Last year a show aired on British television called “The Trip,” starring Steve Coogan and Rob Brydon, who survey the haute cuisine scene of Northern England. The six episode series ran a combined total of 180 minutes, footage that was then edited down to 107 minutes for the theatrical release of THE TRIP, making the story available to a worldwide audience not as intimately familiar with Coogan and Brydon as British viewers are – something Coogan attributes to the fact that he doesn’t work with directors, he works with auteurs. Of course, this is according to the Coogan playing the fictionalized, exaggerated version of himself, the unrepentant egomaniac audiences loved in TRISTRAM SHANDY, a shtick made popular stateside by Larry David in “Curb Your Enthusiasm” and in the UK by Ricky Gervais in “Extras.” How true to self Coogan and Brydon’s performances really are is up for debate, but I hardly think it matters. We get as much pleasure from watching their quips and comebacks and theatrical indulgences as they evidently get in making them.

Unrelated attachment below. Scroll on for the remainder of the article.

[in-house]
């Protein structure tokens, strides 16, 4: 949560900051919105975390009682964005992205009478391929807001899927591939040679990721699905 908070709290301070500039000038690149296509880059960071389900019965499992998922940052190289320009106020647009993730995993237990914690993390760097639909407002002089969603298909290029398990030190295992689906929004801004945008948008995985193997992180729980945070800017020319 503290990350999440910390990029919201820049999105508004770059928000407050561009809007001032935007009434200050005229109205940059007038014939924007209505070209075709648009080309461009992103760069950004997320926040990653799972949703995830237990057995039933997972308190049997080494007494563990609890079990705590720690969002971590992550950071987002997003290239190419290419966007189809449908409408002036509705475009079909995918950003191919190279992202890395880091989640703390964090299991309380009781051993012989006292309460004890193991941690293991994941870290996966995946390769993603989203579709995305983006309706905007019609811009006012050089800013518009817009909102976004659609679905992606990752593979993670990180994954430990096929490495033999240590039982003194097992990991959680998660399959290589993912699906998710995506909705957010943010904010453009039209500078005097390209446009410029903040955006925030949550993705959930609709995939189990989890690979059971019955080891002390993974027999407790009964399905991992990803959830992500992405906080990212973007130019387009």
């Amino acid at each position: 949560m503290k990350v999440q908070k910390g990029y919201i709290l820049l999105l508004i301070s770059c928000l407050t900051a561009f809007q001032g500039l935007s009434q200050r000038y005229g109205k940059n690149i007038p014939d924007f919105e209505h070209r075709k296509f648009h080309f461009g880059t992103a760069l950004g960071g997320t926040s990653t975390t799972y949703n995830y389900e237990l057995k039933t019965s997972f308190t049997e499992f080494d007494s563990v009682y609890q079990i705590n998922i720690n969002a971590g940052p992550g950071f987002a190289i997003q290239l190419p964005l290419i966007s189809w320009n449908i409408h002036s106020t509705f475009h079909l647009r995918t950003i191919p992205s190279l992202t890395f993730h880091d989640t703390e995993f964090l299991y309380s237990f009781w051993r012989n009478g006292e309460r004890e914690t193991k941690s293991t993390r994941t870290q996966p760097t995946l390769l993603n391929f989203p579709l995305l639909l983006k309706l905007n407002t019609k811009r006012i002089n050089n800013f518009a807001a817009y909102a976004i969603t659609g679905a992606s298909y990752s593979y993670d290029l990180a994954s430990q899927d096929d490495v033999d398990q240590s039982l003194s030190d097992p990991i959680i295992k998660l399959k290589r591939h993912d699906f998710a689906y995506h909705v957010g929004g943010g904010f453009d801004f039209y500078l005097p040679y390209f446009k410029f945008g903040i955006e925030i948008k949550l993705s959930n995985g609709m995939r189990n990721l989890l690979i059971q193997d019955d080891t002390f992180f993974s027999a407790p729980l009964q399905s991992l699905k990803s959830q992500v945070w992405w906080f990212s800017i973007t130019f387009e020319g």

I’ve heard fans of the TV version say the 107 minute cut is too rushed, that the six episodes allow for more poignancy and nuance, more room to breathe. I’m all for slow pacing and nuance and breathing room, but 107 minutes of light table side banter, even between two very witty and entertaining people, seemed more than long enough to me. There is a vague, underlying plot that juxtaposes Brydon’s happy family life and what Coogan calls his mediocre career, with Coogan’s self-proclaimed bouts of genius yet relatively lonely personal life. Still, most of the screen time is devoted to these two men as they pick their way through ridiculously over art directed meals at a host of pretentious restaurants, yet fail to comment on the food or the dining experience itself. In fact, the food is so overwhelming as opposed to their conversations that the premise of roadtripping to all these restaurants seems superfluous and disappointingly device-like. THE TRIP may win points among Coogan fanatics and those who would never admit that any artful film might actually, in fact, be a bit of a bore, but if you want to see Coogan and Brydon banter at their best see TRISTRAM SHANDY.